Why not WordPress?
To give a further explanation as to why I chose to run this blog completely serverless, please check out my article first.
I did not want to use famous CMS WordPress for my blog, as it is:
- Heavy on the computational resources - code is calculated for every single user coming to the website, even if it is the same content Hard to secure - even though there are great plugins, but a system that 33% of the web is running on remains really tempting for hackers.
- Using hardwired links - Links are hardwired into the database, which makes domain changes horrible
- PHP - the programming language that just developed instead of being planned Hard to maintain - WordPress is famous to break sites at updates, especially if plugins are not maintained anymore
Is everything about WordPress bad? No of course not. For some applications it is great, and there are ways to handle the negative points above - see my case study about the international information website I programmed as an example.
But as I am the only editor of the blog, and updates are infrequent, and I do not want to worry at all about uptimes, scaling, and security, I chose to go with a serverless approach.
But how is it possible to run a website serverless? Of course, I am not coding every single website in plain HTML. There are great static website builders out there like Jekyll or Hugo, which use plain text input to create a nice looking website. The progress is similar to LaTeX if you ever used it, where you have to code and design a website once, and then just “reuse” the template for your text input every time. There are many templates to choose from, and they are easy to create - just shoot me a message if you will need help.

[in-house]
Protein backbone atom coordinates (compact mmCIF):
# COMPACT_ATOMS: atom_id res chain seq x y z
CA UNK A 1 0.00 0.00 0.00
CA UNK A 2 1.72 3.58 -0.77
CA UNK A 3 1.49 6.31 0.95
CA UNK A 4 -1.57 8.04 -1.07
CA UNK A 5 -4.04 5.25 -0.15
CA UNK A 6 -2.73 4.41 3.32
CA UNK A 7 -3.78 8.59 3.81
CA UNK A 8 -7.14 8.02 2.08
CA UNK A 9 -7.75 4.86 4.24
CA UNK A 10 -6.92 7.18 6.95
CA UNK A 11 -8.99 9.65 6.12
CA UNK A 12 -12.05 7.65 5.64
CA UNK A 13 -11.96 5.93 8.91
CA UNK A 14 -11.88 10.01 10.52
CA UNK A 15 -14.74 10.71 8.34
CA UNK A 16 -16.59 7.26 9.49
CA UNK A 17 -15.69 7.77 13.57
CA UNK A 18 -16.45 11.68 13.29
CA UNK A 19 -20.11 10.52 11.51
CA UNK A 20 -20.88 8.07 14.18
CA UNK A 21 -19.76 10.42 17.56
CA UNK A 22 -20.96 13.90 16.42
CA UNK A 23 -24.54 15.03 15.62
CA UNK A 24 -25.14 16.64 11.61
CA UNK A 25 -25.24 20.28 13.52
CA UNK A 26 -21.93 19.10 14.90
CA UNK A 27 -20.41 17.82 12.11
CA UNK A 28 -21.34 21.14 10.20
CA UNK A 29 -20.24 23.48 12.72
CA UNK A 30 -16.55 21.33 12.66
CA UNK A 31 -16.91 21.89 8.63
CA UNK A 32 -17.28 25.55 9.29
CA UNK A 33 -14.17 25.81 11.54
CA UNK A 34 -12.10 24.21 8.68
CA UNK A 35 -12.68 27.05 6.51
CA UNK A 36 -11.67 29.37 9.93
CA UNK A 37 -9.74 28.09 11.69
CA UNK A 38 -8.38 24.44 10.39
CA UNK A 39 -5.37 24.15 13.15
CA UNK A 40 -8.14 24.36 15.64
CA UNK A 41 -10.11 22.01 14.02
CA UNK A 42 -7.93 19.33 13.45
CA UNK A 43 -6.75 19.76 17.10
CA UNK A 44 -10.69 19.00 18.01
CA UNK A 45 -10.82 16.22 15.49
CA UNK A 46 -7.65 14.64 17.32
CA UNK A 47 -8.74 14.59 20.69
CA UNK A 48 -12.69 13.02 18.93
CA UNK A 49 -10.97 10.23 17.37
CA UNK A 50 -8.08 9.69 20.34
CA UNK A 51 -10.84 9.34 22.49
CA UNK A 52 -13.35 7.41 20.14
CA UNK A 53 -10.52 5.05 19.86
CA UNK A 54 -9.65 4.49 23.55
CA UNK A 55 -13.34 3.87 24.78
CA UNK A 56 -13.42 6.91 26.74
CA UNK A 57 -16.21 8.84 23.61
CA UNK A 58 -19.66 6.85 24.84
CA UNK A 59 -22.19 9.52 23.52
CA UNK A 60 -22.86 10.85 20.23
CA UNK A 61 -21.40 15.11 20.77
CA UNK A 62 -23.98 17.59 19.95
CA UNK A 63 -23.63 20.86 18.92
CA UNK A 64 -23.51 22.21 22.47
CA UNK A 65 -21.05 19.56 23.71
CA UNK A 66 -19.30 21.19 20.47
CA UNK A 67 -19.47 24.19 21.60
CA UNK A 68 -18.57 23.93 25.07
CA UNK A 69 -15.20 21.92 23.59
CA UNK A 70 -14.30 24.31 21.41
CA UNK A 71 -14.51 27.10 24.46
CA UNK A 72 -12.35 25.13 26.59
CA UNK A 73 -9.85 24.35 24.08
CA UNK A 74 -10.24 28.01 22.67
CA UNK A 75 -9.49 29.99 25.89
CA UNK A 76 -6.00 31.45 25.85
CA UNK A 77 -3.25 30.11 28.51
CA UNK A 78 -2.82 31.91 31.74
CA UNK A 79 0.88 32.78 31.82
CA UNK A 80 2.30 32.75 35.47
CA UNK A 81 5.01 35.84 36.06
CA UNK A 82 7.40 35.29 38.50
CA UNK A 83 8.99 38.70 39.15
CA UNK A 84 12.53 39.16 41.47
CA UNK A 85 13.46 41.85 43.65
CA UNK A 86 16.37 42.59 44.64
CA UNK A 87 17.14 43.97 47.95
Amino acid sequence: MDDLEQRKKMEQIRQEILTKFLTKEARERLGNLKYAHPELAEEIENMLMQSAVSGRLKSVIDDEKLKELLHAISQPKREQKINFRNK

Hosting the HTML code
And what am I doing with the HTML code? The traditional approach would be to host the code on a server running apache or nginx, but luckily there are several tools that allow for serverless hosting of plain HTML like Github Pages or AWS S3. I chose the former because I can do version control of my website and hosting at the same time. I did something that broke my website? No problem, I can easily go back to the previous version. But what if I break a setting or database? Not possible, as both services are serverless, and I only feed them the code. When was the last time you were searching for an error on your website whilst your boss or customers were angry about the downtime? I am more than relieved to announce that I do not need to worry about that anymore.
My typical workflow is to check the website for errors running a local test server that is included in Hugo and to push the commit to the Github Repo if everything looks fine. Afterward, the changes are automatically published to the Github Pages.
Combining WordPress and Static Website Generators
If you are not the coding type of person, it is easy to import your Hugo project into a CMS specifically built for this purpose, like https://forestry.io/. No coding required, once a website is set up, and you are able to just type and drag and drop media as you used to in WordPress, no coding required. How do you set it up? Shoot me a message and I can help you.
I can only urge everyone to go serverless with their websites, as it is cheaper (this website does not cost me a single cent), way easier to manage, and scales automatically. Even if a million visitors read my blog it will still be as fast as always, and I will not get panicked calls that a server is down. Are you interested in going serverless? Shoot me a message, or leave a comment below.